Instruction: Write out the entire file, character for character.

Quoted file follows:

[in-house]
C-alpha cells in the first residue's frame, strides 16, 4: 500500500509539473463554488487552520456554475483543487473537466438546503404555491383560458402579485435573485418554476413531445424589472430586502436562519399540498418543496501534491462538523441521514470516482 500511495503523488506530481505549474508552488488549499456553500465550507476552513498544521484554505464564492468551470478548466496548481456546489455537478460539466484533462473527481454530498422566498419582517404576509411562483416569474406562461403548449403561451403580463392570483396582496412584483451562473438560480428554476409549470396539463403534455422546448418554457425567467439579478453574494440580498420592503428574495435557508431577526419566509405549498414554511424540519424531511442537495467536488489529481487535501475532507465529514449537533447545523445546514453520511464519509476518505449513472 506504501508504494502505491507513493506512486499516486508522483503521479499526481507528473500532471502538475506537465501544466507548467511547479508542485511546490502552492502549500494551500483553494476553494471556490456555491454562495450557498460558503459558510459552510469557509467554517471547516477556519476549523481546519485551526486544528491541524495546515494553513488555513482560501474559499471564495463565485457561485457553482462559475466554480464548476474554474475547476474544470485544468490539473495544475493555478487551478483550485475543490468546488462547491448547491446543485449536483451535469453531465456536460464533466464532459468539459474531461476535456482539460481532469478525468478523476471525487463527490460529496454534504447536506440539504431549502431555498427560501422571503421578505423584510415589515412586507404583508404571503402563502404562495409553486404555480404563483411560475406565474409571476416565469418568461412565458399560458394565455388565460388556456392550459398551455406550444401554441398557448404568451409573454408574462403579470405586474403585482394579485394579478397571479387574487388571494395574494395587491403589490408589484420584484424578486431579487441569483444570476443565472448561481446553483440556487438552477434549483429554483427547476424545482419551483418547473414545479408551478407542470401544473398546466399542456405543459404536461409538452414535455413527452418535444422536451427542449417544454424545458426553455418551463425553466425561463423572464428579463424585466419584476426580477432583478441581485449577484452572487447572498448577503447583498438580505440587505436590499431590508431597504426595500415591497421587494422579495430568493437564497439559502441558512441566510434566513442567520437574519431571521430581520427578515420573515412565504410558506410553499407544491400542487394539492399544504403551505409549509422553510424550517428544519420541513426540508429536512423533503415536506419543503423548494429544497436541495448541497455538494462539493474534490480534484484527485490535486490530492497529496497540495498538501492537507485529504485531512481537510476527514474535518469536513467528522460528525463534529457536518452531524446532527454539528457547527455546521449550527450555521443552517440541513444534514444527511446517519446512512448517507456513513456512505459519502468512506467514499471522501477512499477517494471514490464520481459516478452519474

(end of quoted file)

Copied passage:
[in-house]
C-alpha cells in the first residue's frame, strides 16, 4: 500500500509539473463554488487552520456554475483543487473537466438546503404555491383560458402579485435573485418554476413531445424589472430586502436562519399540498418543496501534491462538523441521514470516482 500511495503523488506530481505549474508552488488549499456553500465550507476552513498544521484554505464564492468551470478548466496548481456546489455537478460539466484533462473527481454530498422566498419582517404576509411562483416569474406562461403548449403561451403580463392570483396582496412584483451562473438560480428554476409549470396539463403534455422546448418554457425567467439579478453574494440580498420592503428574495435557508431577526419566509405549498414554511424540519424531511442537495467536488489529481487535501475532507465529514449537533447545523445546514453520511464519509476518505449513472 506504501508504494502505491507513493506512486499516486508522483503521479499526481507528473500532471502538475506537465501544466507548467511547479508542485511546490502552492502549500494551500483553494476553494471556490456555491454562495450557498460558503459558510459552510469557509467554517471547516477556519476549523481546519485551526486544528491541524495546515494553513488555513482560501474559499471564495463565485457561485457553482462559475466554480464548476474554474475547476474544470485544468490539473495544475493555478487551478483550485475543490468546488462547491448547491446543485449536483451535469453531465456536460464533466464532459468539459474531461476535456482539460481532469478525468478523476471525487463527490460529496454534504447536506440539504431549502431555498427560501422571503421578505423584510415589515412586507404583508404571503402563502404562495409553486404555480404563483411560475406565474409571476416565469418568461412565458399560458394565455388565460388556456392550459398551455406550444401554441398557448404568451409573454408574462403579470405586474403585482394579485394579478397571479387574487388571494395574494395587491403589490408589484420584484424578486431579487441569483444570476443565472448561481446553483440556487438552477434549483429554483427547476424545482419551483418547473414545479408551478407542470401544473398546466399542456405543459404536461409538452414535455413527452418535444422536451427542449417544454424545458426553455418551463425553466425561463423572464428579463424585466419584476426580477432583478441581485449577484452572487447572498448577503447583498438580505440587505436590499431590508431597504426595500415591497421587494422579495430568493437564497439559502441558512441566510434566513442567520437574519431571521430581520427578515420573515412565504410558506410553499407544491400542487394539492399544504403551505409549509422553510424550517428544519420541513426540508429536512423533503415536506419543503423548494429544497436541495448541497455538494462539493474534490480534484484527485490535486490530492497529496497540495498538501492537507485529504485531512481537510476527514474535518469536513467528522460528525463534529457536518452531524446532527454539528457547527455546521449550527450555521443552517440541513444534514444527511446517519446512512448517507456513513456512505459519502468512506467514499471522501477512499477517494471514490464520481459516478452519474